Article By: John Whipple
Many modern and classic sink designs expose our waste and water supply lines. If your new sink is going to show off your plumbing, you’ll want to choose a good sink trap — specifically a P-trap, named for its shape, like the letter “P” — and matching sink fittings.
There are two basic kinds of P-traps: A European-style P-trap has no U-shaped pipe, while the North American style does. Regardless of which shape you choose, you can find a sink trap in all kinds of materials — including nickel, oil-rubbed bronze, stainless steel, brass and copper — to coordinate with your bathroom’s style.
Your sink trap holds back a little water after each use to keep air from your sewer pipes from coming back into your home. Consistent sink use, from simply running the tap to washing your hands, keeps the system working well.
In seldom-used bathrooms, water in the trap slowly evaporates. If you have a guest bath you don’t use very often, get into the habit of sending a little water down the sink from time to time to maintain the proper water level in the P-trap.
Toilets need this same care; make sure you flush toilets in seldom-used bathrooms once every one to three weeks.
This shot shows a European-style sink trap, which doesn’t have the same P shape and can actually save a little more room under your sink. The water in these traps acts the same way as in the previous trap. This clever installation has a shelf notched around the well-placed trap, creating great towel storage under the sink.
Here’s a shot of the same sink in the previous photo. The installer did a great job with this setup. If you have a small vanity and need extra storage, consider using one of these European-style P-traps to save room under your sink.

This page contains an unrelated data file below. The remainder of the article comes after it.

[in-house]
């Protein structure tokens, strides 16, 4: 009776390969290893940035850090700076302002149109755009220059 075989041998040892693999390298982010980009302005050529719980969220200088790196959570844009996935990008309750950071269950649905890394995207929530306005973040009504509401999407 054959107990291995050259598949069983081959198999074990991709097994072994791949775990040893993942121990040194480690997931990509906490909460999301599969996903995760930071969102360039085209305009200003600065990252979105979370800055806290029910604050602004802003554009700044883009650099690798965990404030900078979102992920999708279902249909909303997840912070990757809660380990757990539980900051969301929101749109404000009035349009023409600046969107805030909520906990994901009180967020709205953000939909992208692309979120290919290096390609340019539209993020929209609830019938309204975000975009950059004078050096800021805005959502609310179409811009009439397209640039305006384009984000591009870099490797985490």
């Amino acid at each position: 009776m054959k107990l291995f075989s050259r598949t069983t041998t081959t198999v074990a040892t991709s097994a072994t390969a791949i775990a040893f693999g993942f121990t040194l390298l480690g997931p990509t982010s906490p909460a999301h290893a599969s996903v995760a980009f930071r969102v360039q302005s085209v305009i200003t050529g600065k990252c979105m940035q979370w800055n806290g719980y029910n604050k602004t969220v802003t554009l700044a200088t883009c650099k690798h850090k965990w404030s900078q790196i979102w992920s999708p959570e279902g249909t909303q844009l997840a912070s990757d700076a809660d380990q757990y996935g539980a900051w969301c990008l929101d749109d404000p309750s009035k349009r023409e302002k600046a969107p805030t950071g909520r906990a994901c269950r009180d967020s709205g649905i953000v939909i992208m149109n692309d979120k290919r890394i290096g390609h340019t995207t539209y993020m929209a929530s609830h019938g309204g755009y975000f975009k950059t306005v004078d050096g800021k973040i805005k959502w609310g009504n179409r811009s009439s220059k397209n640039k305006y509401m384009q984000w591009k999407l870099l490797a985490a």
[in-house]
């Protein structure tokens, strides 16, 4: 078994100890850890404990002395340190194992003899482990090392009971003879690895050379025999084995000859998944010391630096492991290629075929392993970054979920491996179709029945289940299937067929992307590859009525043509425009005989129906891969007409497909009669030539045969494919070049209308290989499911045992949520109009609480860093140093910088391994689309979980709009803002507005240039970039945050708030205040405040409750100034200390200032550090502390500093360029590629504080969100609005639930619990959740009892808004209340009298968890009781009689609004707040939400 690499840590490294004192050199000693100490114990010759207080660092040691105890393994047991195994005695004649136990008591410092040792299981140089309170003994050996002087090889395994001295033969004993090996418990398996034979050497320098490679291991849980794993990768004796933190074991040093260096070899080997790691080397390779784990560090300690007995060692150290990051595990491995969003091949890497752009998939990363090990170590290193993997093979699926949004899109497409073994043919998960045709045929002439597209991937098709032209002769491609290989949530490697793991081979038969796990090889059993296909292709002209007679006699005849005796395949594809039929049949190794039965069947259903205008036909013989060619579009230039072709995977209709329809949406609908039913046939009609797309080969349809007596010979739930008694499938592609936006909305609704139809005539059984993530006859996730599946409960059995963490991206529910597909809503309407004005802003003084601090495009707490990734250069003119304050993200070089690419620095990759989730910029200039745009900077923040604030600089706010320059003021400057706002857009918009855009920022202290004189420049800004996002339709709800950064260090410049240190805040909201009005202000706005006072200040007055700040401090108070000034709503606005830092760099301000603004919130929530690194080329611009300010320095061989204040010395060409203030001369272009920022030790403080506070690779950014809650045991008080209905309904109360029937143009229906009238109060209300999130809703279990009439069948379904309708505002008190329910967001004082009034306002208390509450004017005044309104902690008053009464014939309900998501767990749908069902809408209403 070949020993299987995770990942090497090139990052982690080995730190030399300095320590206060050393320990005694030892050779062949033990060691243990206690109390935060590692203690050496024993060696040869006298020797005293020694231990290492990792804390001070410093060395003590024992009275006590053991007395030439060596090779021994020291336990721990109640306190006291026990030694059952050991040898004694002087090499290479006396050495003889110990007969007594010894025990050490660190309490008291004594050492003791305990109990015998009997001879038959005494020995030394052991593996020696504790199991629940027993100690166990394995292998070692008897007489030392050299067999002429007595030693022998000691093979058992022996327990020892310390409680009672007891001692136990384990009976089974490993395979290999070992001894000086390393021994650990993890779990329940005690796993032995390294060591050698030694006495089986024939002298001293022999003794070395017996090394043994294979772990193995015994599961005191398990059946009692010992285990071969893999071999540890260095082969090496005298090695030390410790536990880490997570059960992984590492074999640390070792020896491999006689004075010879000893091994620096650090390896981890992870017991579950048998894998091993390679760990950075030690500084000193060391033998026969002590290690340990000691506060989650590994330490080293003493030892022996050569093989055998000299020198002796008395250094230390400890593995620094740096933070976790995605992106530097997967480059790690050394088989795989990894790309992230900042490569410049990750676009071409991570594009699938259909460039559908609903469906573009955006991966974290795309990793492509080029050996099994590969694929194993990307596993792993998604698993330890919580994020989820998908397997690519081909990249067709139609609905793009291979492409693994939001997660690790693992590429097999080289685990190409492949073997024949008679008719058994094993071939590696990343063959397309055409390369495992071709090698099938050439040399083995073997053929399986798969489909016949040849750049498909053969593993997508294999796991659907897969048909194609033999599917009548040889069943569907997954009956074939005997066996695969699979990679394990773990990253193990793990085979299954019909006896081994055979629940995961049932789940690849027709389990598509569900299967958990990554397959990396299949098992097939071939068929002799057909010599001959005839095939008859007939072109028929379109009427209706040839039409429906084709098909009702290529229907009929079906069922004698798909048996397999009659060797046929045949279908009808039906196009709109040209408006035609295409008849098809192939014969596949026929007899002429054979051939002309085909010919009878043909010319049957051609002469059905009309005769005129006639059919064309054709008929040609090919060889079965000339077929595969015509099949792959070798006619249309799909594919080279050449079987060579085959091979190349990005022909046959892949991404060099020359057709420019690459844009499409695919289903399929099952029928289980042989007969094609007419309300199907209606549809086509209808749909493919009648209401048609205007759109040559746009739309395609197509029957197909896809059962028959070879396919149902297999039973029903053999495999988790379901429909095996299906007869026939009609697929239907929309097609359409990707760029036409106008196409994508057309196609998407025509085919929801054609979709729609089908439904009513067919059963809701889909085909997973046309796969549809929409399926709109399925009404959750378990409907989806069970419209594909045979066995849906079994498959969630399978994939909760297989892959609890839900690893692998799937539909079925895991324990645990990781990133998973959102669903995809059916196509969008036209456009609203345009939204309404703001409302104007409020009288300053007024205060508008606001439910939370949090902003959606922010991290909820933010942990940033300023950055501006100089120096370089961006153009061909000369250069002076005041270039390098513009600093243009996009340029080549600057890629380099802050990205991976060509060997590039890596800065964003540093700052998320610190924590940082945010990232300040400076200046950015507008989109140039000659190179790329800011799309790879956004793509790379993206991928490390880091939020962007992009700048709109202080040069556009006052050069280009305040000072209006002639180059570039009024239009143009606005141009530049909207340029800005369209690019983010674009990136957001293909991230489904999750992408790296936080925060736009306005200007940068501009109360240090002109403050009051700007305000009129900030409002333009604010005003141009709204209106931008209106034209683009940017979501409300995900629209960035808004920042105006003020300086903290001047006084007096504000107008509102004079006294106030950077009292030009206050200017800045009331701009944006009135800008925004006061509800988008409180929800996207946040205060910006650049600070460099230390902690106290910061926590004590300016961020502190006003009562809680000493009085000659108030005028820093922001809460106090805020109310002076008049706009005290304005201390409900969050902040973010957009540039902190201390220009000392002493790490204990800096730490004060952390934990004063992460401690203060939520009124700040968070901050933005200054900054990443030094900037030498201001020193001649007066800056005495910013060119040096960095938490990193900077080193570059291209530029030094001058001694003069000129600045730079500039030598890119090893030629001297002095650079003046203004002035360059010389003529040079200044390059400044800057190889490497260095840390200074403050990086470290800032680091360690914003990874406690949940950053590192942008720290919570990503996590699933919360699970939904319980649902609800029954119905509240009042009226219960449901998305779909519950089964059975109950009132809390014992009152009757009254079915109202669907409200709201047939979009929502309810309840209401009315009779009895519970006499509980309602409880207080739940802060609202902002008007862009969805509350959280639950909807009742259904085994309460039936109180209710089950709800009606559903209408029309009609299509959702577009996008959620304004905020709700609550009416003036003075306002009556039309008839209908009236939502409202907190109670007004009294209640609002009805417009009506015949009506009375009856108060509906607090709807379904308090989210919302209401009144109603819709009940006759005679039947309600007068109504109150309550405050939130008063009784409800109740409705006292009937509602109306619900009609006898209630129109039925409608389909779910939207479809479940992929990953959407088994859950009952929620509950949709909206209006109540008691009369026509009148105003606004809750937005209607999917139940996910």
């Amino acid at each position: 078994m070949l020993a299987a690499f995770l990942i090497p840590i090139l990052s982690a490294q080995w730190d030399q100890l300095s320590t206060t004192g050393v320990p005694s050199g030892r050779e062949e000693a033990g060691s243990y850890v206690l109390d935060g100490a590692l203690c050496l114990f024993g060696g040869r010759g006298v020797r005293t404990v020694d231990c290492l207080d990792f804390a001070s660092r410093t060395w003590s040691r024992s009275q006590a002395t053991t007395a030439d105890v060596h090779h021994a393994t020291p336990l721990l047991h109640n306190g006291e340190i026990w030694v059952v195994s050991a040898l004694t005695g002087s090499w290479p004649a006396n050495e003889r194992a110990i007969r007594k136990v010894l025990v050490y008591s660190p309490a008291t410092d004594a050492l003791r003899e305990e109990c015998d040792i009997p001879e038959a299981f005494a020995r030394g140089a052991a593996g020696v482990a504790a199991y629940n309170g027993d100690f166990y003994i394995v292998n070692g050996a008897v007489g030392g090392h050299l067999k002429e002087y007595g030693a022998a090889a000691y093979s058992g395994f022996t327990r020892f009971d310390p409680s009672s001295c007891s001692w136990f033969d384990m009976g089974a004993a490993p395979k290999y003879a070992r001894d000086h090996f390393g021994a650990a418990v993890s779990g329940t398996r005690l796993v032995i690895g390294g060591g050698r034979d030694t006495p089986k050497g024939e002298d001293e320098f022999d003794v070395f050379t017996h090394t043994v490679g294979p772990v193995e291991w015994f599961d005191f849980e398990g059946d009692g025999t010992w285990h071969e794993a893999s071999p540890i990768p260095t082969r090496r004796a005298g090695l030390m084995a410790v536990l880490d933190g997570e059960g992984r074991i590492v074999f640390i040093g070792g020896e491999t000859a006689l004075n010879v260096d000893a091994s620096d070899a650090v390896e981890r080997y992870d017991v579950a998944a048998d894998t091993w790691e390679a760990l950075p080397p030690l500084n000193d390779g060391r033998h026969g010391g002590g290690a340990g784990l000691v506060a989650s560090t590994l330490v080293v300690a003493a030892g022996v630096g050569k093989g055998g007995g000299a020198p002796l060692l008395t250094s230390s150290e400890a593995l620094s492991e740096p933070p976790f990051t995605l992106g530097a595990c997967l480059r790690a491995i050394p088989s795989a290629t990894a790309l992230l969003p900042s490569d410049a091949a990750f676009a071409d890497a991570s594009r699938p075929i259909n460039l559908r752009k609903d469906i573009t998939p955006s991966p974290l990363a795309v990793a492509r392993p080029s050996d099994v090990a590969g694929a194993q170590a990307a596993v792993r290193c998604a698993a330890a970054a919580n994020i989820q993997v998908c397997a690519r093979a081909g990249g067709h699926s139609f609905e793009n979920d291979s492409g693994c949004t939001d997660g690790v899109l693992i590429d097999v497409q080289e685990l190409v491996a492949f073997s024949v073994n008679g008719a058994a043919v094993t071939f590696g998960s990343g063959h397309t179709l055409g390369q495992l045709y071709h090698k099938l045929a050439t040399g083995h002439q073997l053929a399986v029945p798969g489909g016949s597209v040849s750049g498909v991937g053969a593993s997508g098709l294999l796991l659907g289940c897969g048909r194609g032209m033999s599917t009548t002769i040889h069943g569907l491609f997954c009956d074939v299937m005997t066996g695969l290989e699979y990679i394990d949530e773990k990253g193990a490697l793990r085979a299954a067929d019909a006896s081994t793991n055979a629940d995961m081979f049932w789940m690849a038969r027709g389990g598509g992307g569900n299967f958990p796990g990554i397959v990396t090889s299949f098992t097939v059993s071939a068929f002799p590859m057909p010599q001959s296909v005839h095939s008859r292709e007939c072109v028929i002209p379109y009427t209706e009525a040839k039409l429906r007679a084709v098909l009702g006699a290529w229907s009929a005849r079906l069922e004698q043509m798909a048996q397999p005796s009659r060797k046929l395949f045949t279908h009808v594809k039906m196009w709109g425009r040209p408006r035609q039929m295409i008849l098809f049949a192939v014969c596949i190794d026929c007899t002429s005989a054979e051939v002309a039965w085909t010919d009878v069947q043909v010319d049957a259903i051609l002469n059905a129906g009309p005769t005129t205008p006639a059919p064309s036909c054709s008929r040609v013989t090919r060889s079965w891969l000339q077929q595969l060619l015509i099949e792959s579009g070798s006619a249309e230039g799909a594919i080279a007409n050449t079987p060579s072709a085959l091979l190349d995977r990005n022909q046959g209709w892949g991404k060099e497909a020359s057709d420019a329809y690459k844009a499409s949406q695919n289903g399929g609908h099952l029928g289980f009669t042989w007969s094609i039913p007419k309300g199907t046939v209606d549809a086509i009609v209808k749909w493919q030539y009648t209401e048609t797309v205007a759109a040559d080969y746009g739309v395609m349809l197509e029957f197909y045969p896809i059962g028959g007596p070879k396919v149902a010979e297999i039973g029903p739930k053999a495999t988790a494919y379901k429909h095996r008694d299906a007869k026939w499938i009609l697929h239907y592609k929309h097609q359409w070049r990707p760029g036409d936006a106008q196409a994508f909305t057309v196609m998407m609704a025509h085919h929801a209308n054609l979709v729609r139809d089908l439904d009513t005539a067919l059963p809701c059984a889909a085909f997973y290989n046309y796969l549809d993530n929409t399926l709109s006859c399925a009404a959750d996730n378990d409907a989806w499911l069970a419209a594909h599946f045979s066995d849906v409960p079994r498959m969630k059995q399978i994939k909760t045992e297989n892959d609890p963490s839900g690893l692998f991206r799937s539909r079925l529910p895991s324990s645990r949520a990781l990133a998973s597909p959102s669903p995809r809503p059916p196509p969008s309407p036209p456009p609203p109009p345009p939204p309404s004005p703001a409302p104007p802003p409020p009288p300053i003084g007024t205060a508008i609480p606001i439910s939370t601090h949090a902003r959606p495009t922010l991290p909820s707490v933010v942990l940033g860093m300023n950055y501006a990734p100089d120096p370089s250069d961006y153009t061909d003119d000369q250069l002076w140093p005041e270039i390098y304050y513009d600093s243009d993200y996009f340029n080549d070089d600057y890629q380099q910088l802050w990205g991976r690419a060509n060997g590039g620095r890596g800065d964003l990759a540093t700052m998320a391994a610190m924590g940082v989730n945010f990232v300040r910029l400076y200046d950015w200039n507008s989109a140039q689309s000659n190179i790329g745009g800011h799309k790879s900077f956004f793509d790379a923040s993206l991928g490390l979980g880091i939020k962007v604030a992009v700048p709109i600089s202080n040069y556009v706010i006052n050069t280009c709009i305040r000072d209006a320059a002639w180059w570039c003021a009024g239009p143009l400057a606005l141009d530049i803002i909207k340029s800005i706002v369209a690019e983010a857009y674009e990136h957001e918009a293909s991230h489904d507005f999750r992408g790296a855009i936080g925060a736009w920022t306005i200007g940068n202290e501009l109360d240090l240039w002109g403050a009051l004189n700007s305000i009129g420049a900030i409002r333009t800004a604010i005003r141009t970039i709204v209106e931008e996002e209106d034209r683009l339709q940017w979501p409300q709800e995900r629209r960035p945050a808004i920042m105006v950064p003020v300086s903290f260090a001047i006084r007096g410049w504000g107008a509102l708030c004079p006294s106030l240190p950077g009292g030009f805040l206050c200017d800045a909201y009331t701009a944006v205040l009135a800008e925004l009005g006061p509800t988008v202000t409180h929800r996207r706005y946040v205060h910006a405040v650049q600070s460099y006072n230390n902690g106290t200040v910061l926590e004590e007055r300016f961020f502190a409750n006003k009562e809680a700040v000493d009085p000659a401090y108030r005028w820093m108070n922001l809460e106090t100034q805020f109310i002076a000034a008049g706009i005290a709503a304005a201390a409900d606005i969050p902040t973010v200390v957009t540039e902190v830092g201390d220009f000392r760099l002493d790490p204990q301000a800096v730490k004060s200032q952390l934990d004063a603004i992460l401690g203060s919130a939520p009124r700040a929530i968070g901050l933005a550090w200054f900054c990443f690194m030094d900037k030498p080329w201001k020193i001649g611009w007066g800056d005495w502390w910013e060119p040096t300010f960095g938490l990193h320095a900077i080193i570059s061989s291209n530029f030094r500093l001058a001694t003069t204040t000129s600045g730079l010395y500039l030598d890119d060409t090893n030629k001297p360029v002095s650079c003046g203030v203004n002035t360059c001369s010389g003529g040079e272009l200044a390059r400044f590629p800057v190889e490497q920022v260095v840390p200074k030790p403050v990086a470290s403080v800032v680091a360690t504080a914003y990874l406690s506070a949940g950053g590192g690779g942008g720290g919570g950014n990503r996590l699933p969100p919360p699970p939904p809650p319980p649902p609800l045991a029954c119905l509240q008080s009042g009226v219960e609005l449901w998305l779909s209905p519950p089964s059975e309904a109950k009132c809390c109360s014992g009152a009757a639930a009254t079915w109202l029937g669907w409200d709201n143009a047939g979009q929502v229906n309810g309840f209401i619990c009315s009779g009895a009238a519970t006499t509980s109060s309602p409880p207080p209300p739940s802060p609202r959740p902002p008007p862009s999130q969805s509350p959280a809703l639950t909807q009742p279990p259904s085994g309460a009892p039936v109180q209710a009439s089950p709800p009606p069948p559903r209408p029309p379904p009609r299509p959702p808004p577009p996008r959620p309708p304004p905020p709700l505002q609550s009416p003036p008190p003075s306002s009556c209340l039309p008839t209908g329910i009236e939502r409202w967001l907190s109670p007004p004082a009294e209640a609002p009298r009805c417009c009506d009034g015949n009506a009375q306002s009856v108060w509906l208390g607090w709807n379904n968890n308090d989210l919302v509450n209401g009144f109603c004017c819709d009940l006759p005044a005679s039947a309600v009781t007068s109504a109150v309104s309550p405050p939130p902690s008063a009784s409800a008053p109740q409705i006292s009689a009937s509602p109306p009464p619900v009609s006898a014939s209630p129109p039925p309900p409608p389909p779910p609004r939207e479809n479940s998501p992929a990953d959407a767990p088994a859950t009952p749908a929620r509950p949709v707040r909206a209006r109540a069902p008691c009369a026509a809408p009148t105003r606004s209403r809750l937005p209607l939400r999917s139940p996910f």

Most sink traps are installed perfectly centered on the sink with the pipe running from the front of the sink to the back …
… while some installations show off the curve with the pipe run parallel to the wall, allowing you to see the full P shape.
Plan your fittings to fit the space and feel of the room. This bathroom has loads of old-home charm, and the exposed plumbing is part of that look. A sleek, modern pipe would look out of place with this sink.
If you’re planning for your golden years and want a more universal bathroom design, understand thatAmericans with Disability Act–compliant bathrooms have room to roll under a bathroom sink with a wheelchair. This means choosing a pipe that won’t bang anyone’s legs or knees.
Make sure the front of your sink is no higher than 34 inches off your finished flooring to comply with theNational Kitchen and Bath Association‘s planning guidelines for accessibility.
Tip: If you want more room under your sink, ask your plumber to send the sink waste line to the back wall and install the P-trap in the wall or right up against it.
Some of today’s sink designs don’t need a P-trap, like the one in this photo. This sink doesn’t even have a waste line; the water simply slides down into the shower drain!
Tip: Today a sink’s graywater (wastewater) can be used to fill the toilet and cut down on water use. If you want your home to save on natural resources, this is a great ecofriendly option.